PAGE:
Located on the cusp of Bulgaria’s magnificent Pirin National Park, Bansko is fast becoming the poster boy for Eastern Europe’s burgeoning ski scene. Like many of the resorts in the region, recent decades have seen huge investments, and riders looking to hit the pistes here now enjoy the services of sparkling-new accommodation, along with a vibrant après scene. On the mountain, visitors can expect a good range of blue and red runs ranging to the top of the Todorka summit, with a smattering of more challenging black slopes edging their way closer to the base station at Banderishka Poliana.
Bansko Ski Resort, Ulen, Bansko, Bulgaria, +359 749 88942
Arguably the most unexpected of our selection of unexpected ski resorts hails in from the sultry climbs of Lesotho, in the deep south of Africa. Afriski has come on leaps and bounds since the turn of the millennium, with a whole range of ski outfitters, ski schools and après facilities popping up around the base of its various pistes. There have also been a number of investments in lifts and snowmaking, with the resort now touting a one-kilometer main slope, a handful of training greens with their very own drag lifts, and an all-new terrain park for the more daring rider.
Afriski Mountain Resort, Butha-Buthe, Lesotho, +27 87 230 8408
When most people think about Eastern European skiing, Slovakia and Bulgaria usually spring to mind. But Poland also has its high mountains and it is here, between the looming spires of the Tatra National Park and the rolling foothills around the city of Kraków, that the resort of Białka Tatrzańska continues to draw big crowds. Expect a good range of blue slopes, a selection of easy greens for the beginners, along with some speedy reds and some nice cross-country connecting routes to boot.
Away from the bustling cities of Fez and Marrakesh, or the sun-kissed swathes of the Moroccan Steppe, Oukaimeden hails in as one of the few places in North Africa where it’s possible to ride the pistes just like in Europe. It’s situated near the soaring summits of the Atlas’ highest peak, Jebel Toubkal, and touts five separate runs, a chairlift and a smattering of drag-lifts on the smaller slopes. There are also a number of earthy Berber food joints on-site, cooking up aromatic bowls of bubbling tagine for those looking to take a break from the snow.
Perched 2,000 meters up on the slopes of the Greater Caucasus Mountains, some 120 kilometres north of the Georgian capital at Tbilisi, the Gudauri resort is certainly one to watch. In the last couple of years alone it has grown to become one of the premier resorts in the entire Caucasus region, touting a range of modern Doppelmayr lifts, 22 separate runs, and an attractive base level of 1,900 meters. Further advancements are thought to be in store for the years ahead, with the 2014 season seeing the arrival of a new snow park and more hotels, bars and eateries flooding into the area in tow with the growing crowds.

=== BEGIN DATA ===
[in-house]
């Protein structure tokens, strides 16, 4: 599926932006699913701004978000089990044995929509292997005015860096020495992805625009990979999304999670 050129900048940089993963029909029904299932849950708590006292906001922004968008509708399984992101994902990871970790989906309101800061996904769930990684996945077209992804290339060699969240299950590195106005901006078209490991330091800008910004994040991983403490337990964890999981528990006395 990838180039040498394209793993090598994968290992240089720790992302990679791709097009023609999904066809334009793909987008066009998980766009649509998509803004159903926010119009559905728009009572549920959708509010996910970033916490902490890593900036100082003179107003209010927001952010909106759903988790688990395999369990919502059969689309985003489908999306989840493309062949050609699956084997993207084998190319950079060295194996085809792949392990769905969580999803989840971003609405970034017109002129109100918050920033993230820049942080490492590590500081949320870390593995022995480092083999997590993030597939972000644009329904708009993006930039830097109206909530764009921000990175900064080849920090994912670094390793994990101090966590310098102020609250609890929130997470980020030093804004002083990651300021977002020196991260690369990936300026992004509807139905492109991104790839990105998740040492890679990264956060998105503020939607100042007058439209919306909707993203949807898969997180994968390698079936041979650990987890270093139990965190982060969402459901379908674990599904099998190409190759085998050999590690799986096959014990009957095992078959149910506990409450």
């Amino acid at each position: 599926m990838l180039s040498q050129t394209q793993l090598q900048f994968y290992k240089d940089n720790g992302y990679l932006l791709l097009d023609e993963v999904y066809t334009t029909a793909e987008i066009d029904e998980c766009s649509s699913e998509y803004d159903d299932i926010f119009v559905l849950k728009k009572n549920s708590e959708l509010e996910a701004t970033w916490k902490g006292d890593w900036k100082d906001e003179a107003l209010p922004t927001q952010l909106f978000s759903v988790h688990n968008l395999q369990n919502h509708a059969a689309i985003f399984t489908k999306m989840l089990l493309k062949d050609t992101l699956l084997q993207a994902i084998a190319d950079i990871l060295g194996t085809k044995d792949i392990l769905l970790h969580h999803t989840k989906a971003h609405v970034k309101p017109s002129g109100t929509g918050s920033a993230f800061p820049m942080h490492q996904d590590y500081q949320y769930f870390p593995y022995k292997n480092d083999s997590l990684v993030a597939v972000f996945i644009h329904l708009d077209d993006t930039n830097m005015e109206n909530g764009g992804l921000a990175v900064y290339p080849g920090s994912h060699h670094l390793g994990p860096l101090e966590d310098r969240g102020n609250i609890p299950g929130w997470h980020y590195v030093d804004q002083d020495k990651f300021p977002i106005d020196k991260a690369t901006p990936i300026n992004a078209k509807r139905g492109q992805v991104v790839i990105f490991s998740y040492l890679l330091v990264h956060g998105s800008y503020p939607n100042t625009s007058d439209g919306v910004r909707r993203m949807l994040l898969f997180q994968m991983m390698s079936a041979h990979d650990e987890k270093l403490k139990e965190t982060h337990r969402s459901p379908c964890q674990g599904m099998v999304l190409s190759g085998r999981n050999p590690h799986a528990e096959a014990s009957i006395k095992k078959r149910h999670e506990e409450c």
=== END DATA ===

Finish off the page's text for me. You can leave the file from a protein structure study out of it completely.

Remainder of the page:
Why not ditch the Alps for the heights of the Indian Himalaya this year, with a ski trip to the soaring tops of the Pir Panjals of Kashmir? Ski Gulmarg has established itself as one of the world’s leading centers for adventure skiing, offering a vertical descent of more than 2,000 meters. The runs themselves start on the ridges of Mount Apharwat at around 4000 meters, and throw up spectacular broadsides of the legendary Kashmir region and the peaks of the Indian Himalaya. The off-piste is also nothing short of legendary, and it is not often you get to round off a day on the slopes with a spicy curry in the company of local farmers.
Another unexpected contender from the Middle East is Iran’s Dizin resort, which has previously enjoyed a stint as the place for Scandinavian tourists looking to escape the Alpine boom, and seems once more to be slowly coming into the crosshairs of the global industry. The major draws include an altitude of up to 3,600 meters, and a lengthy, snow-sure season that has been known to run from early-December well into May the following year. Put simply, if you’re after fine powder and pristine pistes, this one could be the place.
It is no secret that Sicily and Mount Etna are usually the scene of summer holidays, with people flocking to Italy’s Mediterranean isle for unadulterated bouts of sun, sand and sea. However, this volcano is also home to one of the Continent’s most unexpected ski resorts, with six separate pistes starting at an altitude of 1,900 meters and ending closer to the steamy caldera at 2,600. Carve your way across nine kilometers of groomed piste by morning, and settle in for wine and pizza in the afternoon.
Skiers and snowboarders looking to escape the Alpine crowds this year would do well to remember the Mount Lebanon Range, which cuts its way right through the heart of the country, from the north-east to the south-west. In its midst, there are now a whole host of different ski fields, with the Cedars Resort enjoying one of the highest altitudes, at 2,000 meters. Recent improvements have seen the old drag lifts replaced with new chairs, while a planned gondola is expected to open higher sections of the mountain at a snow-sure 2,870 meters up.